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Harper breaks ‘health accord’ promise to Ontario

In December 2011, federal Finance Minister Jim Flaherty unilaterally announced a non-negotiable federal funding plan that runs to 2024. Under the Harper government’s plan, federal health care transfers will continue to increase by 6 per cent per year until 2016-17, but after that (and the 2015 election) the transfer payments will be tied to the rate of economic growth, now at about 4 per cent.

The resulting loss in provincial funding for health care has been estimated at $36 billion over the 10-year period of this 2014 Canada Health Accord.

But the Canadian Press reports, “The federal Conservatives have betrayed Canada’s most populous province by breaking their promise over health-care funding, Ontario Health Minister Deb Matthews charged Tuesday. The Harper Tories promised all provinces a six per cent increase in health transfers, but they’re only giving Ontario 3.4 per cent in 2014-15, she said.” The percentage equates to a $300 million reduction for Ontario.

“Flaherty was unavailable for comment Tuesday, but a spokeswoman said health transfers are rising. ‘Not only are health transfers continuing to grow, but Ontario’s health transfers are at a record high’, spokeswoman Marie Prentice wrote in an email. …The province’s share of federal health dollars will increase from $11.9 billion this year to $12.3 billion next year.” This statement dodges the prior commitment to a 6 per cent increase.

In January 2012, Parliamentary Budget Officer Kevin Page said he expects that under the Harper government 2014 ‘accord’ formula federal transfer payments to the provinces would grow on average at about 3.9 per cent annually from 2017-2024. But he also forecast that provincial health care bills will grow by 5.1 per cent per year.

Roy Romanow has previously stated that as a result of this funding mechanism, our public health care system will grow weaker, we’ll have more privatization in more provinces, more for-profit medical companies will be doing business, more public-private partnerships, and we’ll see a patchwork-quilt series of programs by the provincial governments based on their fiscal capacity.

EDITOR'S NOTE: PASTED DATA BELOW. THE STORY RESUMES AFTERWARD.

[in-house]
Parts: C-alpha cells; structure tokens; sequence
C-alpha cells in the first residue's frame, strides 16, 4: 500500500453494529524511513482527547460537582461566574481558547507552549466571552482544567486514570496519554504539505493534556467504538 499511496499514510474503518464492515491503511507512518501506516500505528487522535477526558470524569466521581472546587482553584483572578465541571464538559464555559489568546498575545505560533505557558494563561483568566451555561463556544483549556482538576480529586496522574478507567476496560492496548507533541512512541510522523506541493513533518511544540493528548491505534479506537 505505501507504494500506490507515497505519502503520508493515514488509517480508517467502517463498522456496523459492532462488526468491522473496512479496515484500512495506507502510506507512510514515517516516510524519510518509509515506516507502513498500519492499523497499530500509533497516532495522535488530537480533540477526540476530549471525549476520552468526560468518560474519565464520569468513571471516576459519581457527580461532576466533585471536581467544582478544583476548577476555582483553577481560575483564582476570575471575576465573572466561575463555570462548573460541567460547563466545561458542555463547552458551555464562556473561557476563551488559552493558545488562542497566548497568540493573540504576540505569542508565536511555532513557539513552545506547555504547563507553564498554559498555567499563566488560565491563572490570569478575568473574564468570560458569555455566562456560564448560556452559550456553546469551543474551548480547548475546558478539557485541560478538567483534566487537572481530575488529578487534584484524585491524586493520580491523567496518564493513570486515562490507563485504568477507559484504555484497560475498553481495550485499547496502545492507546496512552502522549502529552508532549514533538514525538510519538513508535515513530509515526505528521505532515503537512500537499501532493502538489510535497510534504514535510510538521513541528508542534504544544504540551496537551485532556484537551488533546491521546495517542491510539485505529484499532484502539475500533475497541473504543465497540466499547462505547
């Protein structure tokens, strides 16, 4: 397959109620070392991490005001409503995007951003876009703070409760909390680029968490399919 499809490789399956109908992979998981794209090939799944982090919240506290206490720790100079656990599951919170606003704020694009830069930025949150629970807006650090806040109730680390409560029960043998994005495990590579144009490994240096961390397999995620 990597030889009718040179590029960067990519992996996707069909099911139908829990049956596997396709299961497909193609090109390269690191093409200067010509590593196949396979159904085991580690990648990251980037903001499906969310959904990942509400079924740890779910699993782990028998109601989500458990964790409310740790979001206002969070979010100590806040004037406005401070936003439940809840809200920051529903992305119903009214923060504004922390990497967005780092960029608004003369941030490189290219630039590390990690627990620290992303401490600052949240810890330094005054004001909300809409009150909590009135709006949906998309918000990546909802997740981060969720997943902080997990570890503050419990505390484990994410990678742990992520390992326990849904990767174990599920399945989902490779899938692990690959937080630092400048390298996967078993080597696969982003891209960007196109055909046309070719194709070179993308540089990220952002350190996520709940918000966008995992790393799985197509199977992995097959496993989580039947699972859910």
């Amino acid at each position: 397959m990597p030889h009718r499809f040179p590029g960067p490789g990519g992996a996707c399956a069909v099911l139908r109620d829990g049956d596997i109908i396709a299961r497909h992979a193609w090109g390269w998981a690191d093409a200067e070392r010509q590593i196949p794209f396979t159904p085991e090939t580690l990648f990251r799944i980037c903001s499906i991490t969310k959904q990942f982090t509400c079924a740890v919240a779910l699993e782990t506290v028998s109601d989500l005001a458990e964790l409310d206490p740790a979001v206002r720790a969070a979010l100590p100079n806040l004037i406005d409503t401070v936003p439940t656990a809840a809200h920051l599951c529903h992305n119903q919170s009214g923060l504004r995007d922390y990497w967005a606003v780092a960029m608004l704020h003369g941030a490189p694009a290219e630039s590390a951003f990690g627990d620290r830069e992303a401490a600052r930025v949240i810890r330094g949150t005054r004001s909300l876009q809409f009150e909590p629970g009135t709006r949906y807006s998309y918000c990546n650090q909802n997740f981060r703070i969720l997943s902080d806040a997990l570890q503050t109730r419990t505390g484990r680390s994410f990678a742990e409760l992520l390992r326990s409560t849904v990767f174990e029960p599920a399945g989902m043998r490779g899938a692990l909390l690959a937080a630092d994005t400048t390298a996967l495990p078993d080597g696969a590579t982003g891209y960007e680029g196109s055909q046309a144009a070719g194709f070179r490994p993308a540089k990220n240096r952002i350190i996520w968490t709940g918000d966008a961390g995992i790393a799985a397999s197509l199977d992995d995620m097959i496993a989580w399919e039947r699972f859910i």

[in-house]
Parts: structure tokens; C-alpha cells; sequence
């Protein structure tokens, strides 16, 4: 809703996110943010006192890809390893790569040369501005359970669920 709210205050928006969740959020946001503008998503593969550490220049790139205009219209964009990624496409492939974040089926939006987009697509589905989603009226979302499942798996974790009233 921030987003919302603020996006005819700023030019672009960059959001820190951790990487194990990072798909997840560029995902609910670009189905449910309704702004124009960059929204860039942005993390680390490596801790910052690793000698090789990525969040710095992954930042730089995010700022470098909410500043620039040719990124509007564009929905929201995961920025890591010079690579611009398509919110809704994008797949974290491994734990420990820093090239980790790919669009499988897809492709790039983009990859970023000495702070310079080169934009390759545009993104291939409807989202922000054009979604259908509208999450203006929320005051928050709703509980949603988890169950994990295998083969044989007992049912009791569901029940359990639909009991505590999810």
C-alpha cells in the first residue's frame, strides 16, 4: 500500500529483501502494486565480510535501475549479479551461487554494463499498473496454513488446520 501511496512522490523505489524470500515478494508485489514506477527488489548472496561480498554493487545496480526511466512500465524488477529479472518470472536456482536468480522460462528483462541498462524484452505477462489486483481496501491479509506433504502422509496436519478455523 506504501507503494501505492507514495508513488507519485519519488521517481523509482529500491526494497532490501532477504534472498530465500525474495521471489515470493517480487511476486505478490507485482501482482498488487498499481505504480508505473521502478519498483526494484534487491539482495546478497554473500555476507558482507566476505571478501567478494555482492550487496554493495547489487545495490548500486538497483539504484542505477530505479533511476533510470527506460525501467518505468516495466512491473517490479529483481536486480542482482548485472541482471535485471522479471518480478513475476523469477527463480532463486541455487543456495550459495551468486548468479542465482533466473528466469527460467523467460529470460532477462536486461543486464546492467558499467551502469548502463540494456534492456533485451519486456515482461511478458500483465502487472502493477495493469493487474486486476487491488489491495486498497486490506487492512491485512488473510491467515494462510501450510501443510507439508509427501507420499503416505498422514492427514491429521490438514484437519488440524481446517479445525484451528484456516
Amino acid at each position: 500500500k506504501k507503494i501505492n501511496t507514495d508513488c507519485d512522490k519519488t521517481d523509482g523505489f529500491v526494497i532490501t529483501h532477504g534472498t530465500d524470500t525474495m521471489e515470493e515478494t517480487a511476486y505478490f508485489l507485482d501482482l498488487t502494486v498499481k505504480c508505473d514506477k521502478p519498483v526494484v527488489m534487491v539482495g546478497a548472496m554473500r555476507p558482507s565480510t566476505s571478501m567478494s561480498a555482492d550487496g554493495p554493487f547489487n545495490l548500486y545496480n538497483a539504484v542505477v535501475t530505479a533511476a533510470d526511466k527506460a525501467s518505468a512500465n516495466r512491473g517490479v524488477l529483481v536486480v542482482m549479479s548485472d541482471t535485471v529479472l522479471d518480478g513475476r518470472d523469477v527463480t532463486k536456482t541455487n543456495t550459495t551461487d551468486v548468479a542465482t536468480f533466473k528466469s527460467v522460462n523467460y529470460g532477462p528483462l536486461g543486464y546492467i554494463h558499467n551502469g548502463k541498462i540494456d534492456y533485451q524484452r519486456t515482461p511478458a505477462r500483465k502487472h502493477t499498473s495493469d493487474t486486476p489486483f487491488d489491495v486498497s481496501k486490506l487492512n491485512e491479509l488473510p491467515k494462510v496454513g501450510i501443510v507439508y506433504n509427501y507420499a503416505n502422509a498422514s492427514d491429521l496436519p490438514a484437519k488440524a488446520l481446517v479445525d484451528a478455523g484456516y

Last week, Council of Canadians vice-chairperson Leo Broderick said, “We believe the federal government must negotiate new health care with the provinces and territories before March 31 or Canadians will see the end of a cohesive national health-care system.”

Ontario should keep in mind another promise Harper has made recently regarding health funding for Ontario.

The Canadian Generic Pharmaceutical Association has estimated that Ontario’s annual drug-plan costs will increase by $1.2 billion a year under the extended patent provision agreed to by Harper in the recently signed Canada-European Union Comprehensive Economic and Trade Agreement.

When CETA was signed in October, Postmedia reported, “The Conservative government expects all provinces and territories to support the deal and says it will compensate jurisdictions adversely affected by the EU’s increased cheese access and the additional patent protection on pharmaceutical drugs. …Harper said the government will compensate provinces for the higher drug costs, although there won’t be any impact for at least eight years.” The Canadian Press added, “A government official said Ottawa has been anticipating the provincial reaction, saying there will be a response after the announcement on what compensation might be available and to which sectors.”

In mid-October, “Ontario Economic Development Minister Eric Hoskins said his government will support the agreement in principle but said he is concerned about the impacts on the province’s pharmaceutical, dairy, wine and spirits industries.” 

Will the Wynne government now reconsider this position of trust in the Harper government? With a provincial election widely expected in the spring, the electorate will have an opportunity to ask this of all parties.

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Health Care